Grocery Stores: If you shop for groceries while in Germany you will notice that the cashier does not bag your groceries.  Grocery bags also are not free, they usually cost around .09-.19 Euro cent each.  Most people bring reusable grocery bags to the store with them when they shop.  You will also notice that the grocery carts are locked together either right inside the store or in the parking lot.  In order to use one you have to insert 1 Euro to unlock the chain.  When you're done shopping simply return the cart, reattach the grocery cart and you'll get your Euro back. 

Hotels:  There is no top sheet on the hotel beds, just a comforter.  Depending on the season you will either get a light comforter or a heavy comforter.  Also air conditioning is not standard in many traditional German hotels.  

Store Hours: Stores typically close earlier in Germany than in the States.  Also many stores are closed on Sundays including grocery stores. 

Bring extra cash: If you are traveling to smaller cities and towns in Germany make sure you have enough cash with you.  Many stores and restaurants only take cash or an EC Card (European debit card).  In fact, many gas stations also only accept cash.  It's really a good policy, that if you don't have the cash, maybe you don't need to buy it.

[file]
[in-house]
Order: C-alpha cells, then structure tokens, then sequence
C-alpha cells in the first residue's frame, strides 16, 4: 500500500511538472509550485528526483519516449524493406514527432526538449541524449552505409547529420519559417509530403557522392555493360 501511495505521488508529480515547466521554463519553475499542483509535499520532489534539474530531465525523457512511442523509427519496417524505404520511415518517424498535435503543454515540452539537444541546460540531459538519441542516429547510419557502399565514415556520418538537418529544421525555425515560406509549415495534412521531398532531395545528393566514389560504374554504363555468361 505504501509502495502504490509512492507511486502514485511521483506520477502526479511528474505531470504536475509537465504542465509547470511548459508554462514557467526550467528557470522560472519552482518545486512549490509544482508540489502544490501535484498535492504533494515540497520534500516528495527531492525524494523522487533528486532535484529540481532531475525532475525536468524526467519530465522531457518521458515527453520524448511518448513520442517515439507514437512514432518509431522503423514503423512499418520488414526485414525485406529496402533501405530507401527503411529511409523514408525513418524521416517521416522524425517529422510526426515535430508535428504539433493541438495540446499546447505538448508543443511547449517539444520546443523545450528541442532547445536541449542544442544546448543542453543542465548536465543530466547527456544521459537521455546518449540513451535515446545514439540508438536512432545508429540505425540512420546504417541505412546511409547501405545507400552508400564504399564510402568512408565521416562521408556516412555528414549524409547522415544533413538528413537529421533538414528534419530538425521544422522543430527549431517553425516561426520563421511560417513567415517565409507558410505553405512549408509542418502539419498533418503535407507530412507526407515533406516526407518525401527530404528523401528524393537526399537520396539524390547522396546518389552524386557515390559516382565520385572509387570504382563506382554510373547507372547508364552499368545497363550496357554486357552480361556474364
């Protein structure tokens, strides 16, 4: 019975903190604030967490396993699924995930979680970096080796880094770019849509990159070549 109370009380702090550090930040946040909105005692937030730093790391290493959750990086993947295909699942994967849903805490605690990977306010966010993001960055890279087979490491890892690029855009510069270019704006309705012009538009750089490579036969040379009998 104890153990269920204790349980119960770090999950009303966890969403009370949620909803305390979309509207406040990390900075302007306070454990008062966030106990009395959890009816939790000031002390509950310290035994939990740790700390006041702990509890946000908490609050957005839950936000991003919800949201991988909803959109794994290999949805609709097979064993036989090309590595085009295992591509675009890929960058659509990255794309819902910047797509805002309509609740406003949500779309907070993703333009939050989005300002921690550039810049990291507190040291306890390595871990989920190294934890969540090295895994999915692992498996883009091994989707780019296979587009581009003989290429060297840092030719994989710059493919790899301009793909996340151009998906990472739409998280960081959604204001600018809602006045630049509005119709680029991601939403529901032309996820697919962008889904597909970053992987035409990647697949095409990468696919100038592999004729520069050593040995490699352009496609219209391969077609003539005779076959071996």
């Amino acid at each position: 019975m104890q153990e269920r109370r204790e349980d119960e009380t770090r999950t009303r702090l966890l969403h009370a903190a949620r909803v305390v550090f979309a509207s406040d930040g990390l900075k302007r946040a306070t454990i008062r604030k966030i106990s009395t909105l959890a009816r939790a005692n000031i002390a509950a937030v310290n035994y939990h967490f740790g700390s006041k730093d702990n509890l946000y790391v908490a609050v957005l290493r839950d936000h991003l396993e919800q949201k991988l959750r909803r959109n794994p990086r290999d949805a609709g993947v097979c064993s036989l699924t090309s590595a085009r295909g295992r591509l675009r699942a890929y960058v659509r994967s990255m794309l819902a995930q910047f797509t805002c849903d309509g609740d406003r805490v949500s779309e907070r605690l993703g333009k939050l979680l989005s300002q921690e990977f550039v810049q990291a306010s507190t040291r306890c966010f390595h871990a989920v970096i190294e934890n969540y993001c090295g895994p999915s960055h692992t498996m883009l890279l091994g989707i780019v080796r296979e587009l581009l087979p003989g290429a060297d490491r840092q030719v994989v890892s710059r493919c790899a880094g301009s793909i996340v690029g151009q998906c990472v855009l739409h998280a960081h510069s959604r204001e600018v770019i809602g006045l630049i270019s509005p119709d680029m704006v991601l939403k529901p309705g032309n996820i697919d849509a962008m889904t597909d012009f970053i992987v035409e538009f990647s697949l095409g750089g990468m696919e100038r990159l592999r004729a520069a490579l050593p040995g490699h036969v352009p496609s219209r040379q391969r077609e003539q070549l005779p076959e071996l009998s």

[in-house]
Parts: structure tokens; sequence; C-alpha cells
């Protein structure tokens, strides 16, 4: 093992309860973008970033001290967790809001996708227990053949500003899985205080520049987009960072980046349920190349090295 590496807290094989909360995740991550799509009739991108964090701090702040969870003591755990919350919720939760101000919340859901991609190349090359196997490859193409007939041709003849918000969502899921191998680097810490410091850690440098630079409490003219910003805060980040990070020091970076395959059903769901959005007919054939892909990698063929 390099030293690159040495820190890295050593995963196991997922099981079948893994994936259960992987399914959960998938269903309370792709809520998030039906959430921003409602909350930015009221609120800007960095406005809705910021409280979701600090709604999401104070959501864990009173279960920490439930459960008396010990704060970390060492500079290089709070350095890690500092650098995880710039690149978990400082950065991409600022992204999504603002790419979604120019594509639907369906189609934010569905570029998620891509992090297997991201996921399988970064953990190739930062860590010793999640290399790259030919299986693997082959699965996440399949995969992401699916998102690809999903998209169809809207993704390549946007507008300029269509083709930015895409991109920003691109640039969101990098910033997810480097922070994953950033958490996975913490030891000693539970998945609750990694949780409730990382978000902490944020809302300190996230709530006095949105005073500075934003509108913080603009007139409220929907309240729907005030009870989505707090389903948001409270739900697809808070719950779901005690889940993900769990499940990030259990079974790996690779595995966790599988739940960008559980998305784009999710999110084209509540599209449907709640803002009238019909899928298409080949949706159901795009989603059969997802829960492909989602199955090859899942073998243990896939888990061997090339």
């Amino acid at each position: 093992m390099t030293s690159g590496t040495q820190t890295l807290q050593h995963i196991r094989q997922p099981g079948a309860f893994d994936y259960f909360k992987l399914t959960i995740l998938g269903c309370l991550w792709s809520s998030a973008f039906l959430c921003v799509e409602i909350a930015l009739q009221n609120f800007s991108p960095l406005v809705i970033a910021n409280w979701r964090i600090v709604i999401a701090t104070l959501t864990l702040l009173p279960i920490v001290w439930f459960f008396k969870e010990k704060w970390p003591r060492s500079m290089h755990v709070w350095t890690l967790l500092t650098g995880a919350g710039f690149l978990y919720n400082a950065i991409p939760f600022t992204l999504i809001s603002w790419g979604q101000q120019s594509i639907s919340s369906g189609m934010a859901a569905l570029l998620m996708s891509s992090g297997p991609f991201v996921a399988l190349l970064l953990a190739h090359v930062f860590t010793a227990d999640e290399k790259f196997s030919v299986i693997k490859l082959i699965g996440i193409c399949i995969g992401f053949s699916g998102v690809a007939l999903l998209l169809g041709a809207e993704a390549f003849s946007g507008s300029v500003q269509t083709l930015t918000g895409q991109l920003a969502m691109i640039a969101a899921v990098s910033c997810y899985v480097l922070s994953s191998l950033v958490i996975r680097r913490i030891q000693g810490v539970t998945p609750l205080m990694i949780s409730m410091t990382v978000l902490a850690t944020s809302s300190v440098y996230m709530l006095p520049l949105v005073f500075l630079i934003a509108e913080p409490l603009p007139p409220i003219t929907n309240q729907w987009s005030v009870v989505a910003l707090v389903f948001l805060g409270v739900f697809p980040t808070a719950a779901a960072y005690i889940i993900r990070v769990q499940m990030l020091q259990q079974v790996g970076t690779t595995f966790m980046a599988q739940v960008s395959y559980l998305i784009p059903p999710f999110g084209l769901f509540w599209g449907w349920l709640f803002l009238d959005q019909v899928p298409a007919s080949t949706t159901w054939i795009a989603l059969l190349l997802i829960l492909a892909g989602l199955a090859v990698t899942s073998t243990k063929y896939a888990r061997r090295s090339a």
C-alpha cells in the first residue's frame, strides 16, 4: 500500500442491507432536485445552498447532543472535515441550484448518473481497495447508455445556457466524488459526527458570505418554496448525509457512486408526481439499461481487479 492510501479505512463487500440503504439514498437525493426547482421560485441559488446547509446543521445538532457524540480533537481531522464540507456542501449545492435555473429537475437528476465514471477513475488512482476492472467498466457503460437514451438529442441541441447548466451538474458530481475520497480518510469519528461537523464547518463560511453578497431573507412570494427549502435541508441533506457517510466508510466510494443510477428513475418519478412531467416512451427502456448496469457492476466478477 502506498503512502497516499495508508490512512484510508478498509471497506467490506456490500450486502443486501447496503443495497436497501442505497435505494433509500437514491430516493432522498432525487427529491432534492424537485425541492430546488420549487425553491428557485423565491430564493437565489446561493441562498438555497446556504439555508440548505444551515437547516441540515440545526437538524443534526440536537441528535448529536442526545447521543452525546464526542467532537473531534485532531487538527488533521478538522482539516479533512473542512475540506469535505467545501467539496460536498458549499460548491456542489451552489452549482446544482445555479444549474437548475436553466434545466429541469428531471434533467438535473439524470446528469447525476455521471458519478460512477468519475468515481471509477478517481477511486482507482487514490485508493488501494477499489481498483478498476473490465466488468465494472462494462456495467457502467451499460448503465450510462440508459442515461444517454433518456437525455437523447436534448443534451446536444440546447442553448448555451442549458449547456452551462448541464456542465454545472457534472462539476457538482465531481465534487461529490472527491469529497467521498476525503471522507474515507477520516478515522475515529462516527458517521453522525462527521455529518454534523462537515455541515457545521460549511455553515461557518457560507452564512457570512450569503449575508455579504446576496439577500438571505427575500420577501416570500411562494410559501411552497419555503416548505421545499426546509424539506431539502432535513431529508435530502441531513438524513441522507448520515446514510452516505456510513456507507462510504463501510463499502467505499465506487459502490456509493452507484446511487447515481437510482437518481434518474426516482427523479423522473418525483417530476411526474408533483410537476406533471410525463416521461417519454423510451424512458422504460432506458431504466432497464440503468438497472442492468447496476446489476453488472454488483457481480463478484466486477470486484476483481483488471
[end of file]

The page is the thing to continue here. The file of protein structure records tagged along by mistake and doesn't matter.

Tax is included in the price:  Germany has a 19% sales tax on most of their products.  One thing I really like is the tax is already included in the price you see.  So if the t-shirt you like is priced at 9,95 Euros you are only going to pay 9.95 Euros.  Germans also use a comma instead of a period when they price things. 

You pay to use the toilet: Always carry extra change with you in Germany.  Most department stores and gas stations require you to pay to use the toilet.  There is usually someone sitting outside the restroom with a plate to put change on.  Some larger gas stations along the autobahn give you a ticket to get .50 Euro cent off at their store, so use the restroom before you purchase gas or food.  On the positive side, in general, Germany has some of the cleanest restrooms I have ever seen.  Some even have cool self-cleaning toilet seats.

Sunday, August 15, 2010

Is Cloth Diapering For You?

If you would have asked me before I had a baby if I would be a cloth diapering mama I would have told you no.  It wasn't until after having a baby and watching my child cope with severe diaper rashes and learning that disposable diapers stay in landfills for around 500 years that convinced me to switch to cloth diapers.

Overall cloth diapering is easy to do.  It's not as overwhelming or time consuming as it may seem.  If you're hesitant to switch to cloth, try easy to use all-in-one diapers with  Velcro.  They go on just like disposables and you don't have to fold or stuff anything.  Of course there are lots of different kinds of cloth diapers and you might find you prefer pocket diapers or hybrid diapers more.